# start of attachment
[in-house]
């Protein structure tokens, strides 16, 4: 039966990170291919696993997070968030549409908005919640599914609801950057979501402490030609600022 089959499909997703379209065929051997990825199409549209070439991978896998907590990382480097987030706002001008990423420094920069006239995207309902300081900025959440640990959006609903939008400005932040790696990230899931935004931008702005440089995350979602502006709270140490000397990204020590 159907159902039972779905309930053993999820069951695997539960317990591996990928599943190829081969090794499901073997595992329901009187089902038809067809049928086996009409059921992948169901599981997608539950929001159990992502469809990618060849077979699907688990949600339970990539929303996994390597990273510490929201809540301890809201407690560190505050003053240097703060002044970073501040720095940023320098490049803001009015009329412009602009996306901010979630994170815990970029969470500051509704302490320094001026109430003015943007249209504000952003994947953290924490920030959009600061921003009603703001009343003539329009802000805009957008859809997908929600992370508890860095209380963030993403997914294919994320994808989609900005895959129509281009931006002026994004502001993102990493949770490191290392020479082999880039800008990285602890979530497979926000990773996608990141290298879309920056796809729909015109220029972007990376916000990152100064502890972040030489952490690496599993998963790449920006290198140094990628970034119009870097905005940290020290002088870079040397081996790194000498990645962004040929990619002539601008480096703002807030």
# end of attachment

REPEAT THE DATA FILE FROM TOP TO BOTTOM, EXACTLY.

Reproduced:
[in-house]
């Protein structure tokens, strides 16, 4: 039966990170291919696993997070968030549409908005919640599914609801950057979501402490030609600022 089959499909997703379209065929051997990825199409549209070439991978896998907590990382480097987030706002001008990423420094920069006239995207309902300081900025959440640990959006609903939008400005932040790696990230899931935004931008702005440089995350979602502006709270140490000397990204020590 159907159902039972779905309930053993999820069951695997539960317990591996990928599943190829081969090794499901073997595992329901009187089902038809067809049928086996009409059921992948169901599981997608539950929001159990992502469809990618060849077979699907688990949600339970990539929303996994390597990273510490929201809540301890809201407690560190505050003053240097703060002044970073501040720095940023320098490049803001009015009329412009602009996306901010979630994170815990970029969470500051509704302490320094001026109430003015943007249209504000952003994947953290924490920030959009600061921003009603703001009343003539329009802000805009957008859809997908929600992370508890860095209380963030993403997914294919994320994808989609900005895959129509281009931006002026994004502001993102990493949770490191290392020479082999880039800008990285602890979530497979926000990773996608990141290298879309920056796809729909015109220029972007990376916000990152100064502890972040030489952490690496599993998963790449920006290198140094990628970034119009870097905005940290020290002088870079040397081996790194000498990645962004040929990619002539601008480096703002807030």